Environmental

BP oil, dispersants sickening and deforming a spectrum of sea life, scientists warn

BP 435x292 BP oil, dispersants sickening and deforming a spectrum of sea life, scientists warn  Fish with open, oozing lesions and shrimp and crabs with no eyes, no eye sockets, and horrible deformities are becoming alarmingly common in the Gulf of Mexico, and scientists monitoring the problem worry that all the toxic pollution unleashed by BP’s Deepwater Horizon oil spill is sickening fish and altering them at the genetic level.

Tracy Kuhns, a commercial fisherman from Barataria, Louisiana, told Al-Jazeera that a fellow fisherman and friend caught 400 pounds of eyeless shrimp at the peak of white shrimp season last September.

Darla Rooks, who has been fishing the coastal Louisiana waters all her life, told Al Jazeera that she has been finding “eyeless fish, and fish lacking even eye sockets, and fish with lesions, fish without covers over their gills, and others with large pink masses hanging off their eyes and gills.”

Ms. Rooks and several others who fish the Louisiana waters for a living say they have never seen such deformities before. And numbers are down as well – way down. According to Ms. Rooks, last year’s seafood catch was just 10 percent of what it should normally be.

Dr. Jim Cowan, a Louisiana State University oceanographer who has been monitoring the health of Gulf fish in the wake of BP’s massive 2010 oil spill, told Al Jazeera he first heard of the sick fish about six months after the Deepwater Horizon exploded.

Dr. Cowan, like most scientists, believes there is a connection between BP’s massive oil spill and anomalies in the Gulf’s ecosystem, such as all the fish with lesions. In April 2011, Dr. Cowan told the St. Petersburg Times that the sick fish “have a bacterial infection that’s consistent with a compromised immune system” and that “there’s no doubt it’s associated with chronic exposure to a toxin.”

“The fishermen have never seen anything like this,” Dr. Cowan told Al Jazeera in a recent interview. “And in my 20 years working on red snapper, looking at somewhere between 20 and 30,000 fish, I’ve never seen anything like this either.”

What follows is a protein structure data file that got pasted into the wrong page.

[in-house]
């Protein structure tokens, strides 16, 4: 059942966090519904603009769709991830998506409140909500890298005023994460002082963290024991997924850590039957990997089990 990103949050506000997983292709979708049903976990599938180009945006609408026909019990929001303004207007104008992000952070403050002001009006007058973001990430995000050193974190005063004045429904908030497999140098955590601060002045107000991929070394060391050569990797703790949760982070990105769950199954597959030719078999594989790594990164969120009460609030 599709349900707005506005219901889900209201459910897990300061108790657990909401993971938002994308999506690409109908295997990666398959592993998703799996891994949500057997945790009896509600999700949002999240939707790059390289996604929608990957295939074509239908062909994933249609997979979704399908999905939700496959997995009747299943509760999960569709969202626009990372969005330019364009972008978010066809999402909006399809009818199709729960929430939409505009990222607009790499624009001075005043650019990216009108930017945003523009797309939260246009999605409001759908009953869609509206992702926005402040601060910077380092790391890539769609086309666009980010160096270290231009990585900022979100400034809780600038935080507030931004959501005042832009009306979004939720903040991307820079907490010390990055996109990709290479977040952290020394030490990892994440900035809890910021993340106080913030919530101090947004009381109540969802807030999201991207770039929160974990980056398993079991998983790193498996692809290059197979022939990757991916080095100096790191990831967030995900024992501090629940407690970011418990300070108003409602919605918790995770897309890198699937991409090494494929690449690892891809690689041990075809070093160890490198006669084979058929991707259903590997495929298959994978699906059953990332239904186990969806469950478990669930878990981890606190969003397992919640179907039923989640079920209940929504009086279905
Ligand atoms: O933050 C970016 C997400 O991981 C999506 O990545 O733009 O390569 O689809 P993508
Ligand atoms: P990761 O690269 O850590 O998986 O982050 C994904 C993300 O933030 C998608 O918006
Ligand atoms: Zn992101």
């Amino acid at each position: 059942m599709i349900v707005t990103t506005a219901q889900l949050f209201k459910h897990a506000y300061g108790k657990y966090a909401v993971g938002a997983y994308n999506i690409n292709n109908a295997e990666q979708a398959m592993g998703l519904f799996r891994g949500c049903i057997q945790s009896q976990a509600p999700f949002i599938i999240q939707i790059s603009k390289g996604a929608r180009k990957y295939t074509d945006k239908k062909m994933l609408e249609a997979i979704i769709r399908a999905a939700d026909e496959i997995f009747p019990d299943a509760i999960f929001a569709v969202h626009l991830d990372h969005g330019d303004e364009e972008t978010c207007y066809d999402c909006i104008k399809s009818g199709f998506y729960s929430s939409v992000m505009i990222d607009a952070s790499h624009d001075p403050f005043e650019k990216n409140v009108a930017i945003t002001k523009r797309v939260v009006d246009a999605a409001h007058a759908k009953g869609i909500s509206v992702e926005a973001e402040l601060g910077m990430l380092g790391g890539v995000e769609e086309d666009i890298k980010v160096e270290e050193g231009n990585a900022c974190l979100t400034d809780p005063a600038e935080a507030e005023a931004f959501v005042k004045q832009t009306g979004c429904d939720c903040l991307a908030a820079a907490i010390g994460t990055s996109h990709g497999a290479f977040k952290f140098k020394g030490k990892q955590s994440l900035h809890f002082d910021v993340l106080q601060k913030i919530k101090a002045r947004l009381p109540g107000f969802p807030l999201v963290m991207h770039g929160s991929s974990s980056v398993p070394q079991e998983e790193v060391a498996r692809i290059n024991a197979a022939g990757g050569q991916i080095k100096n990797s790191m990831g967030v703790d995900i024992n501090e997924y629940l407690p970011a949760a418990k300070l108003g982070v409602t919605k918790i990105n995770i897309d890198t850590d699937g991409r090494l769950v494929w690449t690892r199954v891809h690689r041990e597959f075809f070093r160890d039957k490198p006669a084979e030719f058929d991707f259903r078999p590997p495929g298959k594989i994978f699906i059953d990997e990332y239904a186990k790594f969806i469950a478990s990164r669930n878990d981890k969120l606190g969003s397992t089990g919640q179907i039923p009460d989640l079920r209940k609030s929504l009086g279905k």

The Kuhns told Al Jazeera that at least half the shrimp caught in Barataria Bay last September were eyeless. “Disturbingly, not only do the shrimp lack eyes, they even lack eye sockets,” Tracy Kuhns told Al Jazeera. She also added that mutated and deformed fish are being found not just in Barataria Bay, which the BP spill hit hard, but far from it as well.

“Some shrimpers are catching these out in the open Gulf,” she told Al Jazeera, “They are also catching them in Alabama and Mississippi. We are also finding eyeless crabs, crabs with their shells soft instead of hard, full grown crabs that are one-fifth their normal size, clawless crabs, and crabs with shells that don’t have their usual spikes … they look like they’ve been burned off by chemicals.”

Fully understanding the problem and its future repercussions for the Gulf’s ecology – and its economy (40 percent of the U.S. seafood supply comes from the Gulf) – may take years, but scientists have already uncovered clear links between the sick and deformed sea life, the oil from BP’s blowout, and the chemical oil dispersants BP used to dissolve it.

Scientists blamed the mutations on the polycyclic aromatic hydrocarbons (PAHs) released from the spill’s submerged oil as well as the two million gallons of the dispersant Corexit that BP used in an attempt to clean up the spill.

According to Al Jazeera, Dr. Cowan “believes chemicals named polycyclic aromatic hydrocarbons (PAHs), released from BP’s submerged oil, are likely to blame for what he is finding.” Dr. Cowan explained that the fish come from a wide area coinciding with the path of BP’s oil spill and the plumes of Corexit-treated oil, much of which remains on the sea floor.

Many scientists are focusing on the role that Corexit dispersants are playing in the Gulf.

“The dispersants used in BP’s draconian experiment contain solvents, such as petroleum distillates and 2-butoxyethanol. Solvents dissolve oil, grease, and rubber,” Dr Riki Ott, a toxicologist, marine biologist and Exxon Valdez survivor told Al Jazeera. “It should be no surprise that solvents are also notoriously toxic to people, something the medical community has long known.”

Source:

Al Jazeera